AP said the Rev Kiesle was sentenced to three years of probation in 1978 for lewd conduct with two young boys in San Francisco. It said the Oakland diocese had recommended Kiesle's removal in 1981 but that that did not happen until 1987.
Cardinal Ratzinger took over the Congregation for the Doctrine of the Faith, which deals with sex abuse cases, in 1981.
AP says the 1985 correspondence, written in Latin, shows Cardinal Ratzinger saying that Kiesle's removal would need careful review.
Cardinal Ratzinger urged "as much paternal care as possible" for Kiesle.
Kiesle was sentenced to six years in prison in 2004 after admitting molesting a young girl in 1995.
Kiesle is now 63 and is on the registered sex offenders list in California.
On Friday, the Vatican urged Catholic dioceses around the world to co-operate with police investigating sex abuse allegations against priests.
Father Lombardi acknowledged that the Church had lost public trust and said Church law could no longer be placed above civil laws if that trust were to be recovered.
He also said Pope Benedict was prepared to meet more victims of abuse to offer them moral support.
BBC religious affairs correspondent Robert Pigott says this is an abrupt change of tone by the Vatican.
He says officials had previously accused critics of trying to smear the Pope personally and only last weekend said he should ignore petty gossip directed at him.
Meanwhile Italian media have reported that the Vatican is to issue guidelines on its website on Monday on fighting paedophilia.
The Vatican has ruled out any possibility of a papal resignation over the scandals.
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Reuters - April 10, 2010
Pope did not impede defrocking of priest: Vatican
By Silvia Aloisi | Reuters
VATICAN CITY, April 10 (Reuters) - The Vatican on Saturday defended Pope Benedict from accusations that, in a previous post as a high Vatican official, he tried to impede the defrocking of a California priest who had sexually abused children.
In a statement, a Vatican lawyer accused the media of a "rush to judgment".
In a 1985 letter, typed in Latin and translated for The Associated Press, then-Cardinal Joseph Ratzinger told the bishop of Oakland he needed more time "to consider the good of the Universal Church" as he reviewed a request to remove the priest.
California-based Vatican lawyer Jeffrey Lena said he could not confirm the authenticity of the letter but indicated that it appeared to be "a form letter typically sent out initially with respect to laicisation cases," when men ask to leave the priesthood.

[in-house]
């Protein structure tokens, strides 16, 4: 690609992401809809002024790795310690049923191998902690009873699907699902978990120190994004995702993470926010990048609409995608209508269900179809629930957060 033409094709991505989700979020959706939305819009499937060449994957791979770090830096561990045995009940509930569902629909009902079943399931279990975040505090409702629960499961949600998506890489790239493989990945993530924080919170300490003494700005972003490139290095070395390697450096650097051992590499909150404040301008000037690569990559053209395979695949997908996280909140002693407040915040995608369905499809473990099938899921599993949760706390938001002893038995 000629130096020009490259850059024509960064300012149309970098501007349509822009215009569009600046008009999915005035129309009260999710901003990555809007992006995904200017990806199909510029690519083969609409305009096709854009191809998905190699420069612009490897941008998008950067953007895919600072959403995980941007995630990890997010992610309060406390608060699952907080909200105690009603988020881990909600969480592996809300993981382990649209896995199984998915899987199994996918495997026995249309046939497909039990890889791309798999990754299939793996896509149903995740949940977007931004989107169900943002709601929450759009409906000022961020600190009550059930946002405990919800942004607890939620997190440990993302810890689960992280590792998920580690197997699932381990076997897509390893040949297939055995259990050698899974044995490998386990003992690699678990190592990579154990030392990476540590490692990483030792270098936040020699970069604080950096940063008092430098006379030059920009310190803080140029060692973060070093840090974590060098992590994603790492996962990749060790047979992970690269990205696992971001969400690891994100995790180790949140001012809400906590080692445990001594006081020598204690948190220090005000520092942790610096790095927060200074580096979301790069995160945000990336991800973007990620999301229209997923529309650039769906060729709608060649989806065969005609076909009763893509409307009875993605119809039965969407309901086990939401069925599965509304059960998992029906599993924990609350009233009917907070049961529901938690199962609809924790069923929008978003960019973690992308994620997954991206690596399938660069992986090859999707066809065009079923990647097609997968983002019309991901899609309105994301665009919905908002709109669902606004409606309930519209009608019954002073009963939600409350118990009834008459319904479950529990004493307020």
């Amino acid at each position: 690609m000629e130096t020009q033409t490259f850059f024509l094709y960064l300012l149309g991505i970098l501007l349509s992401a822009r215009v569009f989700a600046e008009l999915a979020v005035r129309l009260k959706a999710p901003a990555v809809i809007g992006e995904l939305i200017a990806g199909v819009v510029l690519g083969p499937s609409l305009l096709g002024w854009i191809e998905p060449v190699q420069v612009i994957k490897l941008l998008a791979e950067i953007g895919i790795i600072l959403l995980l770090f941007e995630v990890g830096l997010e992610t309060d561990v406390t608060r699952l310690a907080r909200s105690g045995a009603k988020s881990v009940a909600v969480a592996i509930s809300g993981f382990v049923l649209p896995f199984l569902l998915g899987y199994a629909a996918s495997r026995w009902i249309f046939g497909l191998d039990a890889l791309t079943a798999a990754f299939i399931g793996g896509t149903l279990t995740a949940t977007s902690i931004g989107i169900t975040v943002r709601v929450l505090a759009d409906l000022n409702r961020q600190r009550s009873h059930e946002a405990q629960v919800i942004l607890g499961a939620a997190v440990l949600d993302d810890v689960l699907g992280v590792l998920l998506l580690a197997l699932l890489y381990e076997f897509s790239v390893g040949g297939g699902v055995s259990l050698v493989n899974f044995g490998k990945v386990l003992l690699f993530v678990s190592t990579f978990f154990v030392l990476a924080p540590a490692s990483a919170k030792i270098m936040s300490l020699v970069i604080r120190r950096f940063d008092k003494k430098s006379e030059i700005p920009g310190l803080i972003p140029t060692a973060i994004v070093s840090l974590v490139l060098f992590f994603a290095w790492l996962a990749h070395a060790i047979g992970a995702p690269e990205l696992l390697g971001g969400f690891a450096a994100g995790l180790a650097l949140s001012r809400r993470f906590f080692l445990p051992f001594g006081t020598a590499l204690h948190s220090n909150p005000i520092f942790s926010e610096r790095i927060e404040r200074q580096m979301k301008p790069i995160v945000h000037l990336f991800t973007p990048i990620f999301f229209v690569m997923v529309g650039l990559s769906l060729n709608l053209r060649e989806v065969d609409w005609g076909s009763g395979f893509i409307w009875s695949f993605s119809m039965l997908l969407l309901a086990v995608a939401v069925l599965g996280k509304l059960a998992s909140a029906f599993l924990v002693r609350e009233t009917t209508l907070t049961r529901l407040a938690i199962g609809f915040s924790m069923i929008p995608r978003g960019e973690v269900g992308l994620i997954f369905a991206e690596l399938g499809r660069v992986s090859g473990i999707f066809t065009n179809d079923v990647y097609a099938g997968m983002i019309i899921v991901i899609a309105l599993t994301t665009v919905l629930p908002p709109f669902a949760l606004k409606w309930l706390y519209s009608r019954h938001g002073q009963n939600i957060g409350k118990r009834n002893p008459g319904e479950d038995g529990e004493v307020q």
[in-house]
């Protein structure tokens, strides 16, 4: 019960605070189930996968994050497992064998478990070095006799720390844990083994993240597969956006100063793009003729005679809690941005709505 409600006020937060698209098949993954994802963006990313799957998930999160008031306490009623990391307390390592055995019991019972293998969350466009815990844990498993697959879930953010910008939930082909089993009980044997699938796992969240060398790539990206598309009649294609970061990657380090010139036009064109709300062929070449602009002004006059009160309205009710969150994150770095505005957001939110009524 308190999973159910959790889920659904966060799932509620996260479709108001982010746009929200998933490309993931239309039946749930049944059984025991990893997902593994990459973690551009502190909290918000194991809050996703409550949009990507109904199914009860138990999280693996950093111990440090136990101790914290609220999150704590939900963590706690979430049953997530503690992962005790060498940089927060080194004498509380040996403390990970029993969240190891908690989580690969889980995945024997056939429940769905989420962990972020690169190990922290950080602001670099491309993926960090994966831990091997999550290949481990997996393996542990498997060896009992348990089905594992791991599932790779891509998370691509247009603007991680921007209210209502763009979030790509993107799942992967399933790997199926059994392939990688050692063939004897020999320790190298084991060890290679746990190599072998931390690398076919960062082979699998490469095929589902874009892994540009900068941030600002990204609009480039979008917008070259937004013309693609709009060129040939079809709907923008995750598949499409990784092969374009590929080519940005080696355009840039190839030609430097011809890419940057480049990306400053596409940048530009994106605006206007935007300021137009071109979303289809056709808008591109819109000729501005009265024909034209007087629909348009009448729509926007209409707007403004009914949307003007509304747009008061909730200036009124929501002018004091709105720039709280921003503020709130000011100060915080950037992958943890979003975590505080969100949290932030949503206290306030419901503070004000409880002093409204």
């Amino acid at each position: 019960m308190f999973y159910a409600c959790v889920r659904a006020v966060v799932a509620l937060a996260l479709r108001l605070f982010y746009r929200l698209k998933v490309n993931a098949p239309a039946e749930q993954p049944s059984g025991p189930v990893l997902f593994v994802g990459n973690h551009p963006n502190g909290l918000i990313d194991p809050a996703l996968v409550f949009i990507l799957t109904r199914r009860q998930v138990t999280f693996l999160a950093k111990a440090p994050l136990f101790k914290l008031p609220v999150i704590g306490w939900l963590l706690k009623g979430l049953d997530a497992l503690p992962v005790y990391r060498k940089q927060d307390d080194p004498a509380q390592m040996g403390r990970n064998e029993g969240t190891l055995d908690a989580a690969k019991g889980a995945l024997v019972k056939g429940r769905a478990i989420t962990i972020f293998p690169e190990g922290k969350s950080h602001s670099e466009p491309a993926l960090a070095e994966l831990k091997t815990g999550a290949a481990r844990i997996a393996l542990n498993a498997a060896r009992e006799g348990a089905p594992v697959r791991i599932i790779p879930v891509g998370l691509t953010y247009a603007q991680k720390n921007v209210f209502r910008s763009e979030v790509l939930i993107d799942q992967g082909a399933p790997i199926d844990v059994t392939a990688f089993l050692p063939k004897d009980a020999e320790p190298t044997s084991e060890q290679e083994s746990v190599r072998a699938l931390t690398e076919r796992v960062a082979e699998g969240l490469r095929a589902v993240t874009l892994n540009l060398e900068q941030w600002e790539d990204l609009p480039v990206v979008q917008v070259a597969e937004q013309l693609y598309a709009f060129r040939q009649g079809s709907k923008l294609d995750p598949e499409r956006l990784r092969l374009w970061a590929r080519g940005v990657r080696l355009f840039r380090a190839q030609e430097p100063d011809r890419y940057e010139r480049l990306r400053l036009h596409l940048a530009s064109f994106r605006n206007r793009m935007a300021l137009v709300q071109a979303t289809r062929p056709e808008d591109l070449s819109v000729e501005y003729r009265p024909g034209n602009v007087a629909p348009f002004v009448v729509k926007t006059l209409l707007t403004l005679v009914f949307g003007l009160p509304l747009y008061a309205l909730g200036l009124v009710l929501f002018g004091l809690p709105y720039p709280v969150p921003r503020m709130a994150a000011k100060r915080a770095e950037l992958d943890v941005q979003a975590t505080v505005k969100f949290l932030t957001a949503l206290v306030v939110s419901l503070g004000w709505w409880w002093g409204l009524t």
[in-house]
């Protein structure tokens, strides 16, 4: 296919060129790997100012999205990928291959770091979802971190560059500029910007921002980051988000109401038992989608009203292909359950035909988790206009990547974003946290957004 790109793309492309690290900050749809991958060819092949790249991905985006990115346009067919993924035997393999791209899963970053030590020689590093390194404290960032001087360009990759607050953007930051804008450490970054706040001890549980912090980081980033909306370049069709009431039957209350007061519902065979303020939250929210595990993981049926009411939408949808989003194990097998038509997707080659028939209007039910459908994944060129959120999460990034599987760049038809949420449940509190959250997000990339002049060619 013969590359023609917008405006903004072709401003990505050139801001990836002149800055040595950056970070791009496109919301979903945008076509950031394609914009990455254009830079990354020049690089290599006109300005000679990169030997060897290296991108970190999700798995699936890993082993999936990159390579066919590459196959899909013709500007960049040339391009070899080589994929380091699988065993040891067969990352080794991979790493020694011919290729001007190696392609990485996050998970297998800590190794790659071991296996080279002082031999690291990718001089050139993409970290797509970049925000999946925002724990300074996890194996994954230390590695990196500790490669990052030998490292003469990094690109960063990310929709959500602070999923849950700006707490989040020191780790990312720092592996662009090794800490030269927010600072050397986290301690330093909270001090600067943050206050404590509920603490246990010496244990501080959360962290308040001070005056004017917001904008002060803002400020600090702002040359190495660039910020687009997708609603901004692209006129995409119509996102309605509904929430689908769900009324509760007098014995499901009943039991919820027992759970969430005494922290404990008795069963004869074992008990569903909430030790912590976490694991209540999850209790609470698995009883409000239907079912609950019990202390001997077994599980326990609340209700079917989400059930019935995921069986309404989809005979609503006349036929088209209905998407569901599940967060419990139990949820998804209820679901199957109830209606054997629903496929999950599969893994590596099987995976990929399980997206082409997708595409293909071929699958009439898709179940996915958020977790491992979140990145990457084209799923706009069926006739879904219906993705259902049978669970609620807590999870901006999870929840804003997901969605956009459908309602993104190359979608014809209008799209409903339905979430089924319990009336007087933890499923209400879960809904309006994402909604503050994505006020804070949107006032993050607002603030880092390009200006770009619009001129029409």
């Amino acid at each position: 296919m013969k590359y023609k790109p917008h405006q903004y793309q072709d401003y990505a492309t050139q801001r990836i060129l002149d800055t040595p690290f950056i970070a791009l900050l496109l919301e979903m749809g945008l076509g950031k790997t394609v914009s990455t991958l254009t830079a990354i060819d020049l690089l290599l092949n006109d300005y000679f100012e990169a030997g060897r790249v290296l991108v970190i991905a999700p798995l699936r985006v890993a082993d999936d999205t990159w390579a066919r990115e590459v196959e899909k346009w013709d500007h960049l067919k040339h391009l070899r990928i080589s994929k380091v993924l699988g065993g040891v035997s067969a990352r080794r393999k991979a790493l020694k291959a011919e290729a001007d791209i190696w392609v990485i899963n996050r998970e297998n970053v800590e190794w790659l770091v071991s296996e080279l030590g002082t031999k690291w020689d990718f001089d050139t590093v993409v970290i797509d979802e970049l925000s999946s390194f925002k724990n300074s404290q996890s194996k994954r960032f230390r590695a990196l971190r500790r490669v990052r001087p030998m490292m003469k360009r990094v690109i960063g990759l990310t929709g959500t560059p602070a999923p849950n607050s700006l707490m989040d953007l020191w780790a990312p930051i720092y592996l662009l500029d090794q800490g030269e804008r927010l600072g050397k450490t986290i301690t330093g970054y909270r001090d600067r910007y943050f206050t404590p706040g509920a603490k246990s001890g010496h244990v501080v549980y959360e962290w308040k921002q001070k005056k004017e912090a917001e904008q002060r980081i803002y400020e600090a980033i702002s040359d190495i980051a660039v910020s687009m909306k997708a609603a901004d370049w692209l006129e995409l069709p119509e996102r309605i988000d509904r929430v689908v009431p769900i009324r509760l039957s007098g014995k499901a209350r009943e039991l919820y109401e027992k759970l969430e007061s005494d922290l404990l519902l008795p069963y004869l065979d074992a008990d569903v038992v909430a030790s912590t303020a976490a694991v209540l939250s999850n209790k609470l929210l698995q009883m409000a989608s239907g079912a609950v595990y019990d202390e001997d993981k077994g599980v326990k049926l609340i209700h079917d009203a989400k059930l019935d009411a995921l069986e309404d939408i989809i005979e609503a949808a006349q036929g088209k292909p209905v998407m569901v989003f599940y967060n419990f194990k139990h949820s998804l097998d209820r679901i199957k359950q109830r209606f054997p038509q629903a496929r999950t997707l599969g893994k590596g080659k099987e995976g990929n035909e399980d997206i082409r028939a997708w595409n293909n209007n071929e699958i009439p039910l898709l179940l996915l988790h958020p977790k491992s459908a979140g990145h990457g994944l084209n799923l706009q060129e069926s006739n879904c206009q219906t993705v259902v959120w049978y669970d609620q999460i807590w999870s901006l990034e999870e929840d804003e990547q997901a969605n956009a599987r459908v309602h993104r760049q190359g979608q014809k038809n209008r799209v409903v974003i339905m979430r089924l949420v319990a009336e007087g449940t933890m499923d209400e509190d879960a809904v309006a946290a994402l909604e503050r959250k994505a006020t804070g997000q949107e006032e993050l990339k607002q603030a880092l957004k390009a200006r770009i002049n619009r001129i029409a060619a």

The letter surfaced as the Vatican fights accusations that the pope mishandled cases of abuse when he was a bishop in Germany and a Vatican official before his election in 2005.
Lena "denied that the letter reflected then-Cardinal Ratzinger resisting pleas from the bishop to defrock the priest," the statement said.
"There may be some overstep and rush to judgment going on here," Lena said. "During the entire course of the proceeding the priest remained under the control, authority and care of the local bishop who was responsible to make sure he did no harm, as the canon (Church) law provides. The abuse case wasn’t transferred to the Vatican at all," he said.
Ratzinger wrote in the letter that arguments to remove the priest were of "grave significance" but also worried about what "granting the dispensation can provoke with the community of Christ’s faithful, particularly regarding the young age of the petitioner."
According to The Associated Press, which first reported the story on Friday, the Rev. Stephen Miller Kiesle was 38 at the time and had been sentenced in 1978 to three years’ probation after pleading guilty to misdemeanor charges of lewd conduct for tying up and molesting two young boys in a church rectory.
According to a letter from the Diocese of Oakland to Ratzinger in 1981, Kiesle had asked to leave the active ministry and the diocese asked Ratzinger to agree that he be "relieved of all the obligations of the priesthood, including celibacy."
(Reporting by Silvia Aloisi; editing by Myra MacDonald)